Thirdly, being generous there are some question marks over the data from both AstraZeneca and Sputnik V, but against that both teams have conducted the full trial, with over 40,000 volunteers in Sputnik’s case – roughly the same number of participants as in the Pfizer trial. Moreover, all the trials are reporting the same approximately 90% efficacy rates; indeed, both technologies seem to work equally effectively. Excluding the possibility that the Russian researchers are flat out making up their results (which many will chose not to do), then the trials all show that the vaccines are similarly effective, even if they have been sloppy in their reporting in their haste to lay a claim to part of that $100bn market.
Fourthly, and most impressively, we should be amazed that in the space of ten months that we have any vaccine at all. Vaccines are extremely hard to produce. There are multiple hurdles to overcome, and the fact that all viruses mutate, as that is a basic part of their survival strategy. Normally it takes about 18 to 24 months to produce an effective vaccine. The annual autumnal flu vaccine doesn't have a 90% efficacy rate and five years on there are still no effective vaccines against H1N1 (bird flu), SARS (severe acute respiratory syndrome) or MERS (Middle East respiratory syndrome) – all of which belong to the coronavirus family.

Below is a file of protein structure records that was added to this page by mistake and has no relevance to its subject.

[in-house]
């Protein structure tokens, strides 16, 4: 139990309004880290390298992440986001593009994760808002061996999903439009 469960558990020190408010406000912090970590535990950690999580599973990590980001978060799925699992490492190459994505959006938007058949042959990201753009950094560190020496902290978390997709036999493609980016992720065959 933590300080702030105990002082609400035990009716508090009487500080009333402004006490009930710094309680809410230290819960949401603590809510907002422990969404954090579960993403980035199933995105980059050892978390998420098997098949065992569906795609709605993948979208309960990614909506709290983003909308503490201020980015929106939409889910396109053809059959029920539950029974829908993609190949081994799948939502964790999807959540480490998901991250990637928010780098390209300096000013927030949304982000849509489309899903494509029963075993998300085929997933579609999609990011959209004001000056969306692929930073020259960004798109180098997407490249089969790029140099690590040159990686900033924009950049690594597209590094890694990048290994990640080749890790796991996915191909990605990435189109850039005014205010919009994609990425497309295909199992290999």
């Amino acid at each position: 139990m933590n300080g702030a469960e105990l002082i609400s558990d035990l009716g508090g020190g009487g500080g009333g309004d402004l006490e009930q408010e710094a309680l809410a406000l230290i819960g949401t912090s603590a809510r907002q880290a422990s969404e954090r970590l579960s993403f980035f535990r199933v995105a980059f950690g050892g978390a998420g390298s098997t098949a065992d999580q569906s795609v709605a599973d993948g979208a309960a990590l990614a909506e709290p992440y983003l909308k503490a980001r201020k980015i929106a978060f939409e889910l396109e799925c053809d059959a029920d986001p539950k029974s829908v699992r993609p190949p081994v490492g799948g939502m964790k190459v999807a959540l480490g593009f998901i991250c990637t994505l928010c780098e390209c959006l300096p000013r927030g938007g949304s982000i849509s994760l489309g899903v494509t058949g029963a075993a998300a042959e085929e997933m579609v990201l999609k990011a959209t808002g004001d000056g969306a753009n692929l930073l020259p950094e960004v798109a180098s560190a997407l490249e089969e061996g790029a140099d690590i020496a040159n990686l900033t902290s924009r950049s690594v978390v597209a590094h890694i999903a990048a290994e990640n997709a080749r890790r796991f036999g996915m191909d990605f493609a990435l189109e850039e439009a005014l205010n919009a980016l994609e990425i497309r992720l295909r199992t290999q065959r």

There have been calls for governments to step in and buy up sufficient vaccine to inoculate the whole world as by far the cheapest solution to the economic damage caused by the pandemic. Several years ago the World Health Organisation (WHO) did a study that found by far the most productive investment a government can make into its economy is into healthcare.
The gains are not just from reducing the cost of treating sick people – although those are significant – but mostly from the fact that by far the more productive wealth creation asset a country has is its people. Good healthcare means people work harder for longer and so produce far more wealth than is spent on improving healthcare. And people that are still alive can work even harder than those that have died from coronavirus...